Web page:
Creating breakthrough thinking with metrics

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Introduction

Organizations need to identify, create, and deliver outstanding results. The most radically-improved results are breakthroughs. Breakthroughs are an entirely new generation of a product or process, and are “breakthrough in the sense that their core concepts and technologies break new ground for the organization” (Wheelwright, 1992, p50). Experts often contrast breakthrough innovation from incremental innovation due to its radical nature, and characterize it as a “discontinuity” in the trajectory of improvement (Leifer, 2000, p19).

In studying organizations that are among the vanguard in innovation, Robert Tucker asks and answers an important question: “What motivates managers and leaders across the organization to embrace innovation broadly and give it ongoing priority? Metrics.” (Tucker, 2002; p6)

This paper describes an approach for developing effective metrics, with particular emphasis on breakthroughs. Metrics are a catalyst for creating improvements, both incremental and breakthrough. Metrics are not a “data dump,” nor a fear-inducing, command-and-control tool.

This paper rests on a proposition that metrics are a message intended to spur actions by others. Robert Eccles and his co-authors argue that one of the essences of management is the skillful use of rhetoric. They describe it in this way: “To view management from a rhetorical perspective is to recognize that the way people talk about the world has everything to do with the way the world is ultimately understood and acted in, and the concept of revolution and change depends to a great extent on how the world is framed by our language” (Eccles, 1992, p29, italics added). In other words, language matters; people's understanding of their world is based on language. The job of managers is to use rhetoric to shape the way people understand their situation, and motivate people to action. Language is an important element of revolution and change.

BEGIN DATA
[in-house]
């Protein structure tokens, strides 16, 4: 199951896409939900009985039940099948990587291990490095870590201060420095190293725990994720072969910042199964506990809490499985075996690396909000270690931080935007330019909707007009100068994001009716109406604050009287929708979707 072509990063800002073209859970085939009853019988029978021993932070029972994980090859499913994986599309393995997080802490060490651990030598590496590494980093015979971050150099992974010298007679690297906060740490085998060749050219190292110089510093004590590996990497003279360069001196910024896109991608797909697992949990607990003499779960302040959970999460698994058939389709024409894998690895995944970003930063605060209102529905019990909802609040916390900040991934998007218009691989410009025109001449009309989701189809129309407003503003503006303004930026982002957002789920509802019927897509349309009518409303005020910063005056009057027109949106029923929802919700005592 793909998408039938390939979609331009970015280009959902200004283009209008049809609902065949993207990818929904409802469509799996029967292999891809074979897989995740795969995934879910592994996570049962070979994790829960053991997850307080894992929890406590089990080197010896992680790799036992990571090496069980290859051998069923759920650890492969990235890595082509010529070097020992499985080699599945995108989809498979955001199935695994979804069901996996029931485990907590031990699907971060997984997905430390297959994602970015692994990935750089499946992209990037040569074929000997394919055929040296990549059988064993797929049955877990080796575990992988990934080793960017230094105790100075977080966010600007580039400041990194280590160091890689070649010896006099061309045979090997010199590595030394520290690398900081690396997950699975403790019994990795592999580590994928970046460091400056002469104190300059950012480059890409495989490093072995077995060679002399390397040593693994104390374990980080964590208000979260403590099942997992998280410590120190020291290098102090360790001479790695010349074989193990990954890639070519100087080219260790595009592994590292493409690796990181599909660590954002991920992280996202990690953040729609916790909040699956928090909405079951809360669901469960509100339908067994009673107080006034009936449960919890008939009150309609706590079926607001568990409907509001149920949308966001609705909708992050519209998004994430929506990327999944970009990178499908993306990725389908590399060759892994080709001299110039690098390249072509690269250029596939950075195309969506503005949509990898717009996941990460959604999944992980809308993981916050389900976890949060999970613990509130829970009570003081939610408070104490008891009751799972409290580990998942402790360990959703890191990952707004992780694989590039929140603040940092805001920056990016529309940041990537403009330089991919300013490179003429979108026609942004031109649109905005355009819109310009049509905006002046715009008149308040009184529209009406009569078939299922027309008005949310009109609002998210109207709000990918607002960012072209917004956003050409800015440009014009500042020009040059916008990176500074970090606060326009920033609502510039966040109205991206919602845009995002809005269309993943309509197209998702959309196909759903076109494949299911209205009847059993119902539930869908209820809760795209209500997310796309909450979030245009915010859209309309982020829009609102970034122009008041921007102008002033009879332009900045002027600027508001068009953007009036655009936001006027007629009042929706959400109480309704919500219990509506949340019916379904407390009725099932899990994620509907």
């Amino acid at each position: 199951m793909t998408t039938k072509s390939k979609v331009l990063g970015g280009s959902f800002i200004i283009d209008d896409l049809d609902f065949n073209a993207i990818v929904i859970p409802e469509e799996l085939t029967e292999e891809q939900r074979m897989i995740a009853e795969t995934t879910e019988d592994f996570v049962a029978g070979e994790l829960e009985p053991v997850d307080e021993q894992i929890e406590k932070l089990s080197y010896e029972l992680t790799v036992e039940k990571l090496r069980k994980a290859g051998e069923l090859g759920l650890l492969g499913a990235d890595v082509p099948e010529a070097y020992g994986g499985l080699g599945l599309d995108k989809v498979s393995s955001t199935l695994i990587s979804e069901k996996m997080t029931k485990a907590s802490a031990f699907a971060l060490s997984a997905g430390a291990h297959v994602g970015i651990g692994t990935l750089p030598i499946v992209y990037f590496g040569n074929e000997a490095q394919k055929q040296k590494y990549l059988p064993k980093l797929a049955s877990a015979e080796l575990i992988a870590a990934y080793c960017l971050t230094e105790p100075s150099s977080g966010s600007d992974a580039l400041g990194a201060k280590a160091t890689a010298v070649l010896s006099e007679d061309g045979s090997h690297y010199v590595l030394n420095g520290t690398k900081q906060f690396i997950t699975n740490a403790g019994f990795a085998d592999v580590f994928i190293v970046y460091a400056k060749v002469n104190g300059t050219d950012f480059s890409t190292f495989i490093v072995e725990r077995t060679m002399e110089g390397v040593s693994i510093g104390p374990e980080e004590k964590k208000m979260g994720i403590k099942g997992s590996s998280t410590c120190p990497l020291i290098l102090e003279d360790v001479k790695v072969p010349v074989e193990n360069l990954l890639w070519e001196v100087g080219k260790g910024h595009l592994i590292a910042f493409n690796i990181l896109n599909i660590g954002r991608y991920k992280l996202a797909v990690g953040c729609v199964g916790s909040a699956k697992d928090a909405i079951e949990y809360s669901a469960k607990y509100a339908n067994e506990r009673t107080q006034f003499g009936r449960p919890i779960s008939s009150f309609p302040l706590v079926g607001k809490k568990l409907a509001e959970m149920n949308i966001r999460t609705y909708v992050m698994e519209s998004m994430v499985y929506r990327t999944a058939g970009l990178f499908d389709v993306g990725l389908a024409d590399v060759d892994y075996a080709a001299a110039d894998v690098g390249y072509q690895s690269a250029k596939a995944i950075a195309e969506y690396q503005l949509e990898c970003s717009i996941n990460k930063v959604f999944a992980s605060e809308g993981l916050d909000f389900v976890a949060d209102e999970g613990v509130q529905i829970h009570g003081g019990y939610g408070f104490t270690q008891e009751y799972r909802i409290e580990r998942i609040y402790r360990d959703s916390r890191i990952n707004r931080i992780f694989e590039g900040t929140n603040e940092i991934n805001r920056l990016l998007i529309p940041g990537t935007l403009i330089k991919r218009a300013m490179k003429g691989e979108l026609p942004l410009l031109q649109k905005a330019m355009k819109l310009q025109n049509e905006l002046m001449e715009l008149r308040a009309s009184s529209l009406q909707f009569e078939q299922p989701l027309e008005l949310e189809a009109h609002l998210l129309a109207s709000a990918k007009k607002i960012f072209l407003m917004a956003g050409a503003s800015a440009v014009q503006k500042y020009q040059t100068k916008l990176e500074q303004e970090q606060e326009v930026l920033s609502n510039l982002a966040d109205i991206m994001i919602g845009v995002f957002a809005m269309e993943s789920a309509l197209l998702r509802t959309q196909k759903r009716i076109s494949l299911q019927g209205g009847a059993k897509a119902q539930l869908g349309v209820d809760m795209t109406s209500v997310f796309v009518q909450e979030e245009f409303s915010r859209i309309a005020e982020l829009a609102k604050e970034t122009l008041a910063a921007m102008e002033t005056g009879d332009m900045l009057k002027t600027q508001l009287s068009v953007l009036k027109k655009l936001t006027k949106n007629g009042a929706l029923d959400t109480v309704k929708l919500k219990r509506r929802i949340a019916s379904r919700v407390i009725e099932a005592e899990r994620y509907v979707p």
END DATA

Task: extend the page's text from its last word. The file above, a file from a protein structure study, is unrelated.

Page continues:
A Structured Process for Creating Metrics

On the surface, identifying metrics is an interesting and attractive concept. However, it requires sustained efforts to get results. It is not a magic bullet.

The following paragraphs describe a structured process for systematically creating improvements through metrics. The process facilitates individuals and organizations selecting appropriate metrics and supporting the chosen metrics. Participants are individuals and small groups.

Step 1) Select the Audience

Metrics are a type of message that communicates information to an audience, who will then act on the received information. First, it makes sense to determine the audience for the metric. Typically, participants brainstorm a list of potential audiences, selecting a smaller number of people for further consideration. Because multiple stakeholders are always present, there will be multiple evaluations of performance.